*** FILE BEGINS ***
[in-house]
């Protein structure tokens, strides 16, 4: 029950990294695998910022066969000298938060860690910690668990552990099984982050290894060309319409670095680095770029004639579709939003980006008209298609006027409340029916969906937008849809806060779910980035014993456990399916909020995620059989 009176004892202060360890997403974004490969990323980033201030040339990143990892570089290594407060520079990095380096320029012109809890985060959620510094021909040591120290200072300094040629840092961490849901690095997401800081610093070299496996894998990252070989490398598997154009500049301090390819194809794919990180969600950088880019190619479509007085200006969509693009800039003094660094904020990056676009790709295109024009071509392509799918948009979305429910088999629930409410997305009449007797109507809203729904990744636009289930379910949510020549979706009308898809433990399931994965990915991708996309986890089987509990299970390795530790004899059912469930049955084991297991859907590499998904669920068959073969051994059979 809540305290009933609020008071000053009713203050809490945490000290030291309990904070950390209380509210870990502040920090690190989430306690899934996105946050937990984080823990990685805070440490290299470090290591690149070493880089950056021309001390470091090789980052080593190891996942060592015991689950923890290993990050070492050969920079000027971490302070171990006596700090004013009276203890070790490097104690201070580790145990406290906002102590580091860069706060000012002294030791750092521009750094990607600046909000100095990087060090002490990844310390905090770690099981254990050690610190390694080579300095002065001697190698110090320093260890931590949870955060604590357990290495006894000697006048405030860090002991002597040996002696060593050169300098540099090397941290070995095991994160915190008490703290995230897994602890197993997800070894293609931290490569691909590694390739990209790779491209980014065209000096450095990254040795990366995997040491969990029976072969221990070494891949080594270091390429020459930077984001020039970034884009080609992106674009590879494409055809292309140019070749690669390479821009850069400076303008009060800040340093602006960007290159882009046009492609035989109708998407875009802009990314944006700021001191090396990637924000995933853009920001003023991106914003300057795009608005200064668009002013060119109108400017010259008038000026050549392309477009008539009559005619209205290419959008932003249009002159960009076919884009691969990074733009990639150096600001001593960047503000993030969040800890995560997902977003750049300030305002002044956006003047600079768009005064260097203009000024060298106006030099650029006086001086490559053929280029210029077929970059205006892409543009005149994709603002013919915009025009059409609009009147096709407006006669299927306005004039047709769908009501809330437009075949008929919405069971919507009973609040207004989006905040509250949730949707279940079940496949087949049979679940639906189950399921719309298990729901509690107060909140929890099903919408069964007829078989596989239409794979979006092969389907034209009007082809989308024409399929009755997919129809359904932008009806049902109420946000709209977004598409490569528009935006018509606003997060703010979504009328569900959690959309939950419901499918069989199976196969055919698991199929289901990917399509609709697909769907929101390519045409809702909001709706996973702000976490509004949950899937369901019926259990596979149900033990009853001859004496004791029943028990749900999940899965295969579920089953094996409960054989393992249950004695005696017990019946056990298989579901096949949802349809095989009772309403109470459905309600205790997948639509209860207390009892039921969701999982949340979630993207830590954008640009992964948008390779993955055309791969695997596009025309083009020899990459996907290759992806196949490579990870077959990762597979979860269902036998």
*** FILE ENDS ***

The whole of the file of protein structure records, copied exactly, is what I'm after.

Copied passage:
[in-house]
């Protein structure tokens, strides 16, 4: 029950990294695998910022066969000298938060860690910690668990552990099984982050290894060309319409670095680095770029004639579709939003980006008209298609006027409340029916969906937008849809806060779910980035014993456990399916909020995620059989 009176004892202060360890997403974004490969990323980033201030040339990143990892570089290594407060520079990095380096320029012109809890985060959620510094021909040591120290200072300094040629840092961490849901690095997401800081610093070299496996894998990252070989490398598997154009500049301090390819194809794919990180969600950088880019190619479509007085200006969509693009800039003094660094904020990056676009790709295109024009071509392509799918948009979305429910088999629930409410997305009449007797109507809203729904990744636009289930379910949510020549979706009308898809433990399931994965990915991708996309986890089987509990299970390795530790004899059912469930049955084991297991859907590499998904669920068959073969051994059979 809540305290009933609020008071000053009713203050809490945490000290030291309990904070950390209380509210870990502040920090690190989430306690899934996105946050937990984080823990990685805070440490290299470090290591690149070493880089950056021309001390470091090789980052080593190891996942060592015991689950923890290993990050070492050969920079000027971490302070171990006596700090004013009276203890070790490097104690201070580790145990406290906002102590580091860069706060000012002294030791750092521009750094990607600046909000100095990087060090002490990844310390905090770690099981254990050690610190390694080579300095002065001697190698110090320093260890931590949870955060604590357990290495006894000697006048405030860090002991002597040996002696060593050169300098540099090397941290070995095991994160915190008490703290995230897994602890197993997800070894293609931290490569691909590694390739990209790779491209980014065209000096450095990254040795990366995997040491969990029976072969221990070494891949080594270091390429020459930077984001020039970034884009080609992106674009590879494409055809292309140019070749690669390479821009850069400076303008009060800040340093602006960007290159882009046009492609035989109708998407875009802009990314944006700021001191090396990637924000995933853009920001003023991106914003300057795009608005200064668009002013060119109108400017010259008038000026050549392309477009008539009559005619209205290419959008932003249009002159960009076919884009691969990074733009990639150096600001001593960047503000993030969040800890995560997902977003750049300030305002002044956006003047600079768009005064260097203009000024060298106006030099650029006086001086490559053929280029210029077929970059205006892409543009005149994709603002013919915009025009059409609009009147096709407006006669299927306005004039047709769908009501809330437009075949008929919405069971919507009973609040207004989006905040509250949730949707279940079940496949087949049979679940639906189950399921719309298990729901509690107060909140929890099903919408069964007829078989596989239409794979979006092969389907034209009007082809989308024409399929009755997919129809359904932008009806049902109420946000709209977004598409490569528009935006018509606003997060703010979504009328569900959690959309939950419901499918069989199976196969055919698991199929289901990917399509609709697909769907929101390519045409809702909001709706996973702000976490509004949950899937369901019926259990596979149900033990009853001859004496004791029943028990749900999940899965295969579920089953094996409960054989393992249950004695005696017990019946056990298989579901096949949802349809095989009772309403109470459905309600205790997948639509209860207390009892039921969701999982949340979630993207830590954008640009992964948008390779993955055309791969695997596009025309083009020899990459996907290759992806196949490579990870077959990762597979979860269902036998």